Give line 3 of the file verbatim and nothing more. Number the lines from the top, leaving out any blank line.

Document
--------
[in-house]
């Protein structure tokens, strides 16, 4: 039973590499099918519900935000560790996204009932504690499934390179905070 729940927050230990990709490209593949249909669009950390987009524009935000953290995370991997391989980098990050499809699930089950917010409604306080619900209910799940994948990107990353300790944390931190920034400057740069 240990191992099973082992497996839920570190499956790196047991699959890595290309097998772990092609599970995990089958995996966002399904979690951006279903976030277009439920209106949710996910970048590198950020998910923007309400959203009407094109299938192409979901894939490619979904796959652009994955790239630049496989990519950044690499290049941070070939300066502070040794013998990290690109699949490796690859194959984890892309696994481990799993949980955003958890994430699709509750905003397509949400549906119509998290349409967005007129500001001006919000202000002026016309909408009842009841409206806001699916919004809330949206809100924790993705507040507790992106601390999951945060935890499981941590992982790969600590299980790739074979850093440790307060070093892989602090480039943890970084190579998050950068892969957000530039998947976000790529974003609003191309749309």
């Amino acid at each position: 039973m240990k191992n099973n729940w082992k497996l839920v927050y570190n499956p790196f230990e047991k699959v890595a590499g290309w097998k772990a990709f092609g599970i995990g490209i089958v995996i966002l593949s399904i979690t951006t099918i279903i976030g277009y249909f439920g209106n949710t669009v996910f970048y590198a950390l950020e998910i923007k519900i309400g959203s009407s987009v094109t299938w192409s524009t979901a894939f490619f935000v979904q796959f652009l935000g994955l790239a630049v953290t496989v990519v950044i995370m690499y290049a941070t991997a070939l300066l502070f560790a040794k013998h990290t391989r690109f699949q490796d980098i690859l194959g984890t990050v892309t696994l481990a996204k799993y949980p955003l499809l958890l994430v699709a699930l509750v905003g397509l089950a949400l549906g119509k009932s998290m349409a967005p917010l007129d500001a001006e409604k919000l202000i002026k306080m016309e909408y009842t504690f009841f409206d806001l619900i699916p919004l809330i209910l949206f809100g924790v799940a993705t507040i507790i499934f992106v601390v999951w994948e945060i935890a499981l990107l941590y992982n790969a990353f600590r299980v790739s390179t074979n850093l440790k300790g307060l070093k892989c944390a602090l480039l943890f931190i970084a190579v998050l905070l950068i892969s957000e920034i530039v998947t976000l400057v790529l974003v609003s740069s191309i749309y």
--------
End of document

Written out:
């Amino acid at each position: 039973m240990k191992n099973n729940w082992k497996l839920v927050y570190n499956p790196f230990e047991k699959v890595a590499g290309w097998k772990a990709f092609g599970i995990g490209i089958v995996i966002l593949s399904i979690t951006t099918i279903i976030g277009y249909f439920g209106n949710t669009v996910f970048y590198a950390l950020e998910i923007k519900i309400g959203s009407s987009v094109t299938w192409s524009t979901a894939f490619f935000v979904q796959f652009l935000g994955l790239a630049v953290t496989v990519v950044i995370m690499y290049a941070t991997a070939l300066l502070f560790a040794k013998h990290t391989r690109f699949q490796d980098i690859l194959g984890t990050v892309t696994l481990a996204k799993y949980p955003l499809l958890l994430v699709a699930l509750v905003g397509l089950a949400l549906g119509k009932s998290m349409a967005p917010l007129d500001a001006e409604k919000l202000i002026k306080m016309e909408y009842t504690f009841f409206d806001l619900i699916p919004l809330i209910l949206f809100g924790v799940a993705t507040i507790i499934f992106v601390v999951w994948e945060i935890a499981l990107l941590y992982n790969a990353f600590r299980v790739s390179t074979n850093l440790k300790g307060l070093k892989c944390a602090l480039l943890f931190i970084a190579v998050l905070l950068i892969s957000e920034i530039v998947t976000l400057v790529l974003v609003s740069s191309i749309y």